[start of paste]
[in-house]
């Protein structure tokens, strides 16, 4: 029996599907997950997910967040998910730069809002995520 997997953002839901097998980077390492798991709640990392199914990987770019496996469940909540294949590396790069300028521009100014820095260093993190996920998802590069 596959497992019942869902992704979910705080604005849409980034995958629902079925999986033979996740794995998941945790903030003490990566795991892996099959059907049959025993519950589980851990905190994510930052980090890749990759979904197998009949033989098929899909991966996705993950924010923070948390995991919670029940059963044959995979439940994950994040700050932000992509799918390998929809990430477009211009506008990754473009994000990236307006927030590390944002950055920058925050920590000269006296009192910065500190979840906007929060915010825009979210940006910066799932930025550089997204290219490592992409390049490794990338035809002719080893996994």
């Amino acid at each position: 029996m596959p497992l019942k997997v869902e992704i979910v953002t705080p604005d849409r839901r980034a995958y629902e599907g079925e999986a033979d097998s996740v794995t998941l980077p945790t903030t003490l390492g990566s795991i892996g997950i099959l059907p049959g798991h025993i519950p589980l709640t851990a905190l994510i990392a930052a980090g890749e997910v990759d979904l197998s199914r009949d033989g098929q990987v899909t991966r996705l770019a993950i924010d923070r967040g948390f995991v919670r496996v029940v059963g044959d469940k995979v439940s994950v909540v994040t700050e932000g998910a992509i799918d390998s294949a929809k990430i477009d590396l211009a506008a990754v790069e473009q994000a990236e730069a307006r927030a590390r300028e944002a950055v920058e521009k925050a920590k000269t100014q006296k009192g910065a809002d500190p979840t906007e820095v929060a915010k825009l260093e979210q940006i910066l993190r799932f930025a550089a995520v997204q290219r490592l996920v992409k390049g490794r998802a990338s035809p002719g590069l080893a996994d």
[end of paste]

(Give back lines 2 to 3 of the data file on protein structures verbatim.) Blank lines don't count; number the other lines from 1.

């Protein structure tokens, strides 16, 4: 029996599907997950997910967040998910730069809002995520 997997953002839901097998980077390492798991709640990392199914990987770019496996469940909540294949590396790069300028521009100014820095260093993190996920998802590069 596959497992019942869902992704979910705080604005849409980034995958629902079925999986033979996740794995998941945790903030003490990566795991892996099959059907049959025993519950589980851990905190994510930052980090890749990759979904197998009949033989098929899909991966996705993950924010923070948390995991919670029940059963044959995979439940994950994040700050932000992509799918390998929809990430477009211009506008990754473009994000990236307006927030590390944002950055920058925050920590000269006296009192910065500190979840906007929060915010825009979210940006910066799932930025550089997204290219490592992409390049490794990338035809002719080893996994």
């Amino acid at each position: 029996m596959p497992l019942k997997v869902e992704i979910v953002t705080p604005d849409r839901r980034a995958y629902e599907g079925e999986a033979d097998s996740v794995t998941l980077p945790t903030t003490l390492g990566s795991i892996g997950i099959l059907p049959g798991h025993i519950p589980l709640t851990a905190l994510i990392a930052a980090g890749e997910v990759d979904l197998s199914r009949d033989g098929q990987v899909t991966r996705l770019a993950i924010d923070r967040g948390f995991v919670r496996v029940v059963g044959d469940k995979v439940s994950v909540v994040t700050e932000g998910a992509i799918d390998s294949a929809k990430i477009d590396l211009a506008a990754v790069e473009q994000a990236e730069a307006r927030a590390r300028e944002a950055v920058e521009k925050a920590k000269t100014q006296k009192g910065a809002d500190p979840t906007e820095v929060a915010k825009l260093e979210q940006i910066l993190r799932f930025a550089a995520v997204q290219r490592l996920v992409k390049g490794r998802a990338s035809p002719g590069l080893a996994d």